I love Paul. I admire not only what he has done, but what his family has done in Milwaukee. I always tell myself I will go to see his family and his operation. This is it. The time has come. Q.You’re bringing four chefs with you. What’s on the menu? A. I’m cooking for 400 people. That can complicate things a bit. It’s not like cooking for 20. I wanted to start with something a little more exotic and less French, something I can prepare comfortably and serve. I am doing a lobster salad and slow-baked sea bass. Q.Is there any dish that has remained a staple on your menu from the beginning?
France calls on Alcatel-Lucent to review plan for mass job cuts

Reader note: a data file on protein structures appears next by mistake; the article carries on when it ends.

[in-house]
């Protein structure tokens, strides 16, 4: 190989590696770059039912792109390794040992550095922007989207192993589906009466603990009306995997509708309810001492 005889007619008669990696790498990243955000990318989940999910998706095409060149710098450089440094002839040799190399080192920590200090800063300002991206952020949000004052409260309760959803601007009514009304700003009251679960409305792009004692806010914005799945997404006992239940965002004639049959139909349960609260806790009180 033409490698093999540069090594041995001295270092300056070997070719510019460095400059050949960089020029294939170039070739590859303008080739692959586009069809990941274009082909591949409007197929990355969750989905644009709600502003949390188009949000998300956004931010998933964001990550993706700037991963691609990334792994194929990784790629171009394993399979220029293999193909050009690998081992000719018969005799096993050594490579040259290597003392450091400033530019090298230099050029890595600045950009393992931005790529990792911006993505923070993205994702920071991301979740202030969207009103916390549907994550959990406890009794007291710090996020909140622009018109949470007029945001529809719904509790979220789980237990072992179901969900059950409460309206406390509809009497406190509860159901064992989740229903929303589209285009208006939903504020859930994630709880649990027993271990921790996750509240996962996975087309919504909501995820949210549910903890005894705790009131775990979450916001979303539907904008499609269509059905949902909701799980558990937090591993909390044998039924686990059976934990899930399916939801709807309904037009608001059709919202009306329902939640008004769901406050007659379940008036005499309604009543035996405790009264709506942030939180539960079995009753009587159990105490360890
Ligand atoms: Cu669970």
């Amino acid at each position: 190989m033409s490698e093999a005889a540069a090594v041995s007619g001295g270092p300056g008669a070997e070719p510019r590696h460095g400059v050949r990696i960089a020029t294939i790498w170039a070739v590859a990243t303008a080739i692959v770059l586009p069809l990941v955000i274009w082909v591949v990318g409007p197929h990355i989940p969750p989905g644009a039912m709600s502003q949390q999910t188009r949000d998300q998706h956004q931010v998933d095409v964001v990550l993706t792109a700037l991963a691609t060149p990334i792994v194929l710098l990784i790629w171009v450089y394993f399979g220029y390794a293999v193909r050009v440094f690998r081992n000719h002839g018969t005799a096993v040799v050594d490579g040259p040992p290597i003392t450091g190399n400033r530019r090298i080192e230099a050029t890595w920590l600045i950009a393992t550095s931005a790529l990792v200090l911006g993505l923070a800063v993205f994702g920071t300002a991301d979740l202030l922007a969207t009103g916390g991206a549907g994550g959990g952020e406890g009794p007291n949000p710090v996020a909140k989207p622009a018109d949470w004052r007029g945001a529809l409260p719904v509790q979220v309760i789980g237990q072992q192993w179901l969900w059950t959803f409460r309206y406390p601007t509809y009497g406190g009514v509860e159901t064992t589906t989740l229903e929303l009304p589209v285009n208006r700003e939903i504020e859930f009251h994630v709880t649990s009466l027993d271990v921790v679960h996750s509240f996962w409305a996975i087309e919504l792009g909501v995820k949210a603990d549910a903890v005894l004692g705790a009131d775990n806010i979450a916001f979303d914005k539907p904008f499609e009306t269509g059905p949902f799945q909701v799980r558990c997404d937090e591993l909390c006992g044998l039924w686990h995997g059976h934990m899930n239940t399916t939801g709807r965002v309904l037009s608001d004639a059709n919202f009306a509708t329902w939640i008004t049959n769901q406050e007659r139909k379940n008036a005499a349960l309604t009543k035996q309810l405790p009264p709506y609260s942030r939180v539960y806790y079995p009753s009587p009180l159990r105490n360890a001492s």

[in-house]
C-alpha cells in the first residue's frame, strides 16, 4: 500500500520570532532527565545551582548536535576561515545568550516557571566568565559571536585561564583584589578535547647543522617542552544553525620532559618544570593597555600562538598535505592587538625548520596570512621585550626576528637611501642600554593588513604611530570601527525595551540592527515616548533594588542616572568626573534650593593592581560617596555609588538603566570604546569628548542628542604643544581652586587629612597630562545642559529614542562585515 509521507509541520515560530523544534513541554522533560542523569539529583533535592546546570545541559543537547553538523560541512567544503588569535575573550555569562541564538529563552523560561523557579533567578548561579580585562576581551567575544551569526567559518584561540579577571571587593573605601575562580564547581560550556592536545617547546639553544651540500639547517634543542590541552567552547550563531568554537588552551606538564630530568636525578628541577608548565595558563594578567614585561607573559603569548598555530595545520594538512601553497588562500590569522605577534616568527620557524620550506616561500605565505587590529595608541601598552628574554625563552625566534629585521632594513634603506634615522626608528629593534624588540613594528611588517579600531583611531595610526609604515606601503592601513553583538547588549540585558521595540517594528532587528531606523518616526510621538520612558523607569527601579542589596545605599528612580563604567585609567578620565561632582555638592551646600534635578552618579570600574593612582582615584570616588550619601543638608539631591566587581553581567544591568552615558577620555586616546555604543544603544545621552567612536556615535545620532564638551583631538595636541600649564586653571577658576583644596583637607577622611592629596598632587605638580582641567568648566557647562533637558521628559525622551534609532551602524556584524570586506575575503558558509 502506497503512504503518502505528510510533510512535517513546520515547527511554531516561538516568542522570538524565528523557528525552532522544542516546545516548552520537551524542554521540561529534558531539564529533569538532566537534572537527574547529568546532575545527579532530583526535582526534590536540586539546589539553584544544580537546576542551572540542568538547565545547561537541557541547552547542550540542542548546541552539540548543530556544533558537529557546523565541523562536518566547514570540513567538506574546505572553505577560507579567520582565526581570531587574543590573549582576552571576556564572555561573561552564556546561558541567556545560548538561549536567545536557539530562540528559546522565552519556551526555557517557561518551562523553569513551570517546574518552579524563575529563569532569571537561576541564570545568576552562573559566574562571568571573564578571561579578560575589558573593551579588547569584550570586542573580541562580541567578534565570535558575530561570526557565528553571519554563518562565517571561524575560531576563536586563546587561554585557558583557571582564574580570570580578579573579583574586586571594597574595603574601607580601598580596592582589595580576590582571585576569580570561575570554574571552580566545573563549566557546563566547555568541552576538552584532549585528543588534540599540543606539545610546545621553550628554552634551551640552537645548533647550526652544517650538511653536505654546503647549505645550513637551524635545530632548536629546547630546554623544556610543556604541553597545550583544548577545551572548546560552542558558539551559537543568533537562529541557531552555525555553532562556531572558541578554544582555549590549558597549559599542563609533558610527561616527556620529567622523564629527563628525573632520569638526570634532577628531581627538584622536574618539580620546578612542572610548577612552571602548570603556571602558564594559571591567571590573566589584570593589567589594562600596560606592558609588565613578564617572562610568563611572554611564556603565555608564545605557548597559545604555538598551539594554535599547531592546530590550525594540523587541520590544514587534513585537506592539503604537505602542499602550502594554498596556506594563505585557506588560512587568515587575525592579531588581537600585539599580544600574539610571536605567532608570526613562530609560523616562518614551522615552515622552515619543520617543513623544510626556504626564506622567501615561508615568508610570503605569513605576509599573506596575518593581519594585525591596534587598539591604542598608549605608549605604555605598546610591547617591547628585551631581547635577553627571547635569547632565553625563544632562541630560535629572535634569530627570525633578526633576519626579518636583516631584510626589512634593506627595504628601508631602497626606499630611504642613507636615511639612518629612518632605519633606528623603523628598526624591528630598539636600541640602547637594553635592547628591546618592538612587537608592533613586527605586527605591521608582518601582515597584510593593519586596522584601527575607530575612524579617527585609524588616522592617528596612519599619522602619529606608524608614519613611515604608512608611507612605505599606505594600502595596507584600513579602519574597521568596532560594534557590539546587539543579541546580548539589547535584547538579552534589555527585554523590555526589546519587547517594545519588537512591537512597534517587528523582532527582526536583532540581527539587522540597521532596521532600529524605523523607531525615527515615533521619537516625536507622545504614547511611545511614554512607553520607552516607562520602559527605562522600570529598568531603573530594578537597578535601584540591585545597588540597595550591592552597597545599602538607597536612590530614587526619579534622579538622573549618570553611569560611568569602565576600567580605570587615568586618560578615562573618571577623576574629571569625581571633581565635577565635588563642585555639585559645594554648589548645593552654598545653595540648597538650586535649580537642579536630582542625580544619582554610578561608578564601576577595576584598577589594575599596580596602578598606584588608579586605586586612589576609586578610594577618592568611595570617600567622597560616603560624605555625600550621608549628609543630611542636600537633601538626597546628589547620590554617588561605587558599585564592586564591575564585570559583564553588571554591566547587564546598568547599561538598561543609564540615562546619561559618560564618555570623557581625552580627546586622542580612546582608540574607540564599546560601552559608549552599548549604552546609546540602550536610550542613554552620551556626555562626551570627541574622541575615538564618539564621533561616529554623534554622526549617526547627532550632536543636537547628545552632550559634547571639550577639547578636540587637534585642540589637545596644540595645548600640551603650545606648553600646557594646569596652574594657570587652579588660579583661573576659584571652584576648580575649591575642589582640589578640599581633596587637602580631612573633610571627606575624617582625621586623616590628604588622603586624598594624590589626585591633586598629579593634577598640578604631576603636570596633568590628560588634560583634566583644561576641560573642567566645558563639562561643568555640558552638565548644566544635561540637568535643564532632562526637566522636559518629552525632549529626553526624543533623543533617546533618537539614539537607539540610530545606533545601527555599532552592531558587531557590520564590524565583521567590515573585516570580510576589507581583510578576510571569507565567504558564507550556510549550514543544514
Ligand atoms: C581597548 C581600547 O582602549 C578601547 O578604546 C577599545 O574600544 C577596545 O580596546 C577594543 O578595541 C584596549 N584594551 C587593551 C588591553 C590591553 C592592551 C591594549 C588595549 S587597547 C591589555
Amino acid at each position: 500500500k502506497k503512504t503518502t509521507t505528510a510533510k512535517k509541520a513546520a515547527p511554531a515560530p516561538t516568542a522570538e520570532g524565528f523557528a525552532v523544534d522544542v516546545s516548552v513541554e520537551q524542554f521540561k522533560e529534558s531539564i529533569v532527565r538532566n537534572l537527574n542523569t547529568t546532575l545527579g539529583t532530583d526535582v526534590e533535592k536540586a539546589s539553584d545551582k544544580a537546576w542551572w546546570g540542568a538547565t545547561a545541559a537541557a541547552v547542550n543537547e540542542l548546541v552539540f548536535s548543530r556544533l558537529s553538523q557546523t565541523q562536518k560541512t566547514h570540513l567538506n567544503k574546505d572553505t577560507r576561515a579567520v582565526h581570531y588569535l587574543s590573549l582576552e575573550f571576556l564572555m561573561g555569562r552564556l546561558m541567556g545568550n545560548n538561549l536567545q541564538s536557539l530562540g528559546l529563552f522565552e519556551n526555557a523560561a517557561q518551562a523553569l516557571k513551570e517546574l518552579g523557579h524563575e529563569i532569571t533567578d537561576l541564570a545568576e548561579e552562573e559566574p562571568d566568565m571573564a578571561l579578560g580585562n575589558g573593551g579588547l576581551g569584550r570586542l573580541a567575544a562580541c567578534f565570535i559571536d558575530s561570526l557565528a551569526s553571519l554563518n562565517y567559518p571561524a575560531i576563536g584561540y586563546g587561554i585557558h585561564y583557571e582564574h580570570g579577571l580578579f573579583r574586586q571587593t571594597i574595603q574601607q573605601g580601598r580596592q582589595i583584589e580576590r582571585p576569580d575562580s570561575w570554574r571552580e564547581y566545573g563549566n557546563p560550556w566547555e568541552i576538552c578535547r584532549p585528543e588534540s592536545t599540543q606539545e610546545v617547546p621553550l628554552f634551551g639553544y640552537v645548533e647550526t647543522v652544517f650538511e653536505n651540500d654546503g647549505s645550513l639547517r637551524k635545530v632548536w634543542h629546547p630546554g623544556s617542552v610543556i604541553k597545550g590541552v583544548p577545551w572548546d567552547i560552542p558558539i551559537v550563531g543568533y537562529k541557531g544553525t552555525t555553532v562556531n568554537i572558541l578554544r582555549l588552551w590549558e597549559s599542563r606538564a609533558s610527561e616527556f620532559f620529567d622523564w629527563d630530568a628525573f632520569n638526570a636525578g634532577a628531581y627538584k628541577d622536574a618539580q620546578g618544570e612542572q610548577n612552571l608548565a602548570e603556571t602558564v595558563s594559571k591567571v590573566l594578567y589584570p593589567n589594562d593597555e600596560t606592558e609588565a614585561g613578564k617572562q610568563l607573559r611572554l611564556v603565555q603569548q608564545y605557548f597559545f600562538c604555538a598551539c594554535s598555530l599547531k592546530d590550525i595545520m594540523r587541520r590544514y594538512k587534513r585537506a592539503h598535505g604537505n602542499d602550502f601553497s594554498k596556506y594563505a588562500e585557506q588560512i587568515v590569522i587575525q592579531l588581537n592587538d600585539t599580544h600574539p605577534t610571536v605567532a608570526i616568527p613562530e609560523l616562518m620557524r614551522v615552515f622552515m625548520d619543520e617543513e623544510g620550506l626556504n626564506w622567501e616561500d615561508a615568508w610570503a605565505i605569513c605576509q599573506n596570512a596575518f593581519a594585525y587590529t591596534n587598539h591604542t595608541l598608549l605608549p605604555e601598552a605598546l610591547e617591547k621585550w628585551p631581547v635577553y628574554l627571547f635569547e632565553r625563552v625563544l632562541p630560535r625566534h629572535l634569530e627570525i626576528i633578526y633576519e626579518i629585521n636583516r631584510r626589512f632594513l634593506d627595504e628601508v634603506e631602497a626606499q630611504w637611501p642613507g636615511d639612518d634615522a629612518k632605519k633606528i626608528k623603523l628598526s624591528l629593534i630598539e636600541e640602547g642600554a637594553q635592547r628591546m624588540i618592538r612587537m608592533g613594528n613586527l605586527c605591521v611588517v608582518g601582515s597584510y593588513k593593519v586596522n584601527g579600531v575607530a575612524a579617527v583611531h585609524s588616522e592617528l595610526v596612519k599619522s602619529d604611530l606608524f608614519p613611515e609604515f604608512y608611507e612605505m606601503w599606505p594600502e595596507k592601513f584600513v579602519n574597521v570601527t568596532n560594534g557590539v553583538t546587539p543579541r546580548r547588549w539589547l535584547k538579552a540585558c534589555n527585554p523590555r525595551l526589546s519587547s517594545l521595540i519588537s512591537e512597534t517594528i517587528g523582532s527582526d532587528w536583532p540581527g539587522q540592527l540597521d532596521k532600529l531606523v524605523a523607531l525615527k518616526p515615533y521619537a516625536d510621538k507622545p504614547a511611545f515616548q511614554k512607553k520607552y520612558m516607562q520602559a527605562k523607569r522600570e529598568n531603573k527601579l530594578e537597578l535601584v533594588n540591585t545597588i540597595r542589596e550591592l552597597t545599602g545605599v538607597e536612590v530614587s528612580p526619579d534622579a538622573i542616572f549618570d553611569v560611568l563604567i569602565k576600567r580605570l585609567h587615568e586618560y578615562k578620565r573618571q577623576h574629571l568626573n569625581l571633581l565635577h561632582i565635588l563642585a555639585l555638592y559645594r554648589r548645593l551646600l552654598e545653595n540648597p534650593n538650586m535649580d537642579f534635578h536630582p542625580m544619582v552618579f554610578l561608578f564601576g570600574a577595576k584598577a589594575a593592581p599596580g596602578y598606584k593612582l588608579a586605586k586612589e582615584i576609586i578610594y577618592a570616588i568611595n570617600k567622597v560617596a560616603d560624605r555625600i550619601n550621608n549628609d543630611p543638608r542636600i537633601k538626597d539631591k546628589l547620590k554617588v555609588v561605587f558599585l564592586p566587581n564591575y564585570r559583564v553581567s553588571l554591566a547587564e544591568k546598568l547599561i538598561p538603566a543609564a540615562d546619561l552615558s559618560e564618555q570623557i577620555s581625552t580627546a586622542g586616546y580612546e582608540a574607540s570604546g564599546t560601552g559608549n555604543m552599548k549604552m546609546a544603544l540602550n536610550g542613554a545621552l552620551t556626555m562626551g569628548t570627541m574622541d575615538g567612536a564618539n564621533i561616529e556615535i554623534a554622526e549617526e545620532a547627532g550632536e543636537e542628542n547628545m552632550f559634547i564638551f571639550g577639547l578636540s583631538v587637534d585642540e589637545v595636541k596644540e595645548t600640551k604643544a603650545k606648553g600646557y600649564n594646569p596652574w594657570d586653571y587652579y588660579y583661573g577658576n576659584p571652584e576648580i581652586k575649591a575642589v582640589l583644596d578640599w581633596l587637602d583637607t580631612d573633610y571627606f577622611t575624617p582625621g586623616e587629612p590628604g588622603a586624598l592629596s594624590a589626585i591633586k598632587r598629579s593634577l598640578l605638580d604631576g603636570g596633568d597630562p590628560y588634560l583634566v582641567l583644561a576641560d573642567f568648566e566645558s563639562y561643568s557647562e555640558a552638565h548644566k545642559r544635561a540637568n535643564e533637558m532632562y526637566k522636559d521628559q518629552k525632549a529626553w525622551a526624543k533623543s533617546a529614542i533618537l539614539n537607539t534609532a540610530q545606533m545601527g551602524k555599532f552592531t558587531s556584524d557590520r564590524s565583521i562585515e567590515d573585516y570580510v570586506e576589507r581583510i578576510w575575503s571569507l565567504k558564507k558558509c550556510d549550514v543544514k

“Everyone knows this plan is the last chance. The company is in a very serious situation,” Chief Executive Michel Combes, the latest of three CEOs since the merger, told Le Monde newspaper. The group plans to focus on high-growth areas ranging from 4G mobile to high-speed broadband, and to lower fixed costs by more than 15 percent, saving a total of 1 billion euros (845.7 million pounds). Including past measures, the total cost of the “shift plan” is 1.2 billion euros, an amount the company expects to fund through asset sales. Alcatel’s share price rose 2 percent after the news but closed down 4 percent at 2.71 euros as the government’s opposition to its plans intensified. The stock has almost tripled in value this year on buyers’ hopes that Combes, a former chief executive of Vodafone Europe, can rescue the business. “The group is eating up a lot of cash and is unable to enhance its profitability, so some kind of change was needed to make sure it has a long-term future,” said one Paris-based financial analyst who declined to be named. The group, which employs 72,000 staff worldwide and competes with larger rivals Ericsson of Sweden, China’s Huawei and Finland’s Nokia, has posted five straight quarters of net losses. Altogether, 4,100 posts will go in Europe, the Middle East and Africa, 3,800 in Asia Pacific, and 2,100 in the Americas. France’s CFDT union said it would fight a plan that entailed cuts to about 15,000 posts, although 5,000 new jobs will be created, giving the overall loss of 10,000. Nine hundred jobs would go in France, with the closure or disposal of five sites.